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Public impeachment hearings in Washington; dreamers protest in Texas; roadless wilderness areas possibly at risk around the country; and an ozone indicating garden, at the North Carolina Governor's Mansion.

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Supreme Court hears DACA arguments, and likely will side with the Trump administration, but doesn't take up a gun manufacturer's appeal. Former SC Gov. Mark Sanford drops out of presidential race; and former President Jimmy Carter recovers from brain surgery.

Daily Newscasts

Report: Caring for Kin Can Be Encouraged

May 23, 2012

AUSTIN, Texas - The number of American children living with extended family has been climbing over the past decade, according to a Kids Count report released today by the Annie E. Casey Foundation. About 2.7 million children, including 276,000 in the Lone Star State, live with relatives or close family friends. Research shows that so-called "kinship care" is typically the best option for children separated from parents in the wake of child abuse or neglect, a parent's incarceration, military deployment, or death.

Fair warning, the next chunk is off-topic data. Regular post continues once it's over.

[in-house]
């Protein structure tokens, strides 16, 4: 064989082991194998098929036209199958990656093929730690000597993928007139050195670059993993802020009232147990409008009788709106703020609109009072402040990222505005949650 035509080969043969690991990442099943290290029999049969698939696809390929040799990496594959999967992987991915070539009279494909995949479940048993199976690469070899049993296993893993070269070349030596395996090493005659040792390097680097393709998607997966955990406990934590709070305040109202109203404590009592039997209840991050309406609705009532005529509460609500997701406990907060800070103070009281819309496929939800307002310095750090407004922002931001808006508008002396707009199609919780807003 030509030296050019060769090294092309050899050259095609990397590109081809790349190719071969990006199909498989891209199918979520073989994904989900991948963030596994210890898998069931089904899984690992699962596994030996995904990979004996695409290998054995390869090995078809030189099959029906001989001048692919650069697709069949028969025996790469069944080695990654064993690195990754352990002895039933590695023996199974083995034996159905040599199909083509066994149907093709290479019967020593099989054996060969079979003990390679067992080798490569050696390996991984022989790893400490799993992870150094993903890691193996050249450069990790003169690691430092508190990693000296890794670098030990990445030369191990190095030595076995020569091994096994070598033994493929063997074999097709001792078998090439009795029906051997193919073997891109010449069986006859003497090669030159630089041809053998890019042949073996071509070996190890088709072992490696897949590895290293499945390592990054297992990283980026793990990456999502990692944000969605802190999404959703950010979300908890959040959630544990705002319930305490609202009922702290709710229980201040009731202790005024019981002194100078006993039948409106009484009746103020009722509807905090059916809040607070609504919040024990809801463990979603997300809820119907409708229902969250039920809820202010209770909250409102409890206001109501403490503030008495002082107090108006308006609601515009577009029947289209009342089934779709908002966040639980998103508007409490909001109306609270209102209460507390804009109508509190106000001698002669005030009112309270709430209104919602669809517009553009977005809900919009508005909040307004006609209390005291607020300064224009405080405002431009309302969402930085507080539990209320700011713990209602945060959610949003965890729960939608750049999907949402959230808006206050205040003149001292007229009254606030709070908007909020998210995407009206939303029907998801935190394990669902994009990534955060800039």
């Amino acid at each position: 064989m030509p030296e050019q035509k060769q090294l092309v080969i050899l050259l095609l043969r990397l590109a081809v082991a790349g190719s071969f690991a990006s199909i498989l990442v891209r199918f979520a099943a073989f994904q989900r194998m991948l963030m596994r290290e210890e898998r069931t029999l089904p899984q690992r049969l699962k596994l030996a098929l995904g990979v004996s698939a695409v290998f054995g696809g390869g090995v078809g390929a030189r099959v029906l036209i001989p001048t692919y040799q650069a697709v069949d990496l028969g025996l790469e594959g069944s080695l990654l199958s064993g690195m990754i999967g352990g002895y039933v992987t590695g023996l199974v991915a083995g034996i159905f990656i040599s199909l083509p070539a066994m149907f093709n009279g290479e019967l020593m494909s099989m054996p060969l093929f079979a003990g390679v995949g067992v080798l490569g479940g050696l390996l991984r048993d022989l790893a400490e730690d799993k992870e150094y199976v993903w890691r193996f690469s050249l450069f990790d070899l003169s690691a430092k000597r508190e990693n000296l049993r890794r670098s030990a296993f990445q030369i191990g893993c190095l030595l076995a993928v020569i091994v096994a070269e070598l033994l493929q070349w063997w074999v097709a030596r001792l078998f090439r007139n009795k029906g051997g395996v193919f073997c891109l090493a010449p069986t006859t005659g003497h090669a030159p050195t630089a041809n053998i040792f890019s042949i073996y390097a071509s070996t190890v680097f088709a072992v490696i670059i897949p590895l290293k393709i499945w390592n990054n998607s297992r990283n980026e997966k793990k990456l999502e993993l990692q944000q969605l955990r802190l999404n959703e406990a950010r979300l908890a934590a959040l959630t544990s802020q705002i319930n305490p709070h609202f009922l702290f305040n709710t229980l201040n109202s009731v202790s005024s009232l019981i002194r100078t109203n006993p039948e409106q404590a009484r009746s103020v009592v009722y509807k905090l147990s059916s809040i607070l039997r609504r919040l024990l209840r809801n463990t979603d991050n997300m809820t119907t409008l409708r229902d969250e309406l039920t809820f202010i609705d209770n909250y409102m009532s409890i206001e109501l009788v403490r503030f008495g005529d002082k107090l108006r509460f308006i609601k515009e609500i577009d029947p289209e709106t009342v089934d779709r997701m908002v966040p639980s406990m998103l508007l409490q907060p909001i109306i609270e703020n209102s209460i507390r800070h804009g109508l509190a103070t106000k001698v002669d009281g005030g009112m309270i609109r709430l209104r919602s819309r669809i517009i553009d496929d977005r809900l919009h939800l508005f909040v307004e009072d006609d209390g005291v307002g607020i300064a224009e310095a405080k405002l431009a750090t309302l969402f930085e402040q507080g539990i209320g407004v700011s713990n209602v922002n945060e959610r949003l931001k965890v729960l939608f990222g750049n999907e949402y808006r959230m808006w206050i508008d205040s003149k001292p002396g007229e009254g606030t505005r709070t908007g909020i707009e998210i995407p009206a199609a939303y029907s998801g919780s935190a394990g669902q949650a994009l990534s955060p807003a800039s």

Texas Kids Count Director Frances Deviney thinks more relatives would step in to help, if they knew they didn't have to shoulder the burden by themselves.

"They may not be part of a system that can let them know that they would be eligible for assistance with health care, or assistance with housing, or assistance with child care. All of those may be available to them, but they just aren't aware of it."

She says there should be more avenues for kinship-care families to gain legal standing, including easier access to foster-care licenses.

Deviney thinks Texas has been doing a good job of placing more and more foster kids with relatives. But she says direct assistance to non-foster families is far too low, another reason some people decide not to take in extended family members.

"We could make a choice to support those families at a higher rate, so that they can provide for the children who are coming to them that they didn't really expect, and I'm sure are happy to have. But a lot of times they can't afford to keep a kid."

The Legislature last session cut portions of the state's child protective services budget that encourage family reunification. The move might have saved money in the short term, but Deviney says it will ultimately cost taxpayers, as more children are placed in more expensive foster care.

The report says one in 11 U.S. children will experience kinship care at some point before turning 18.

See report at

Peter Malof, Public News Service - TX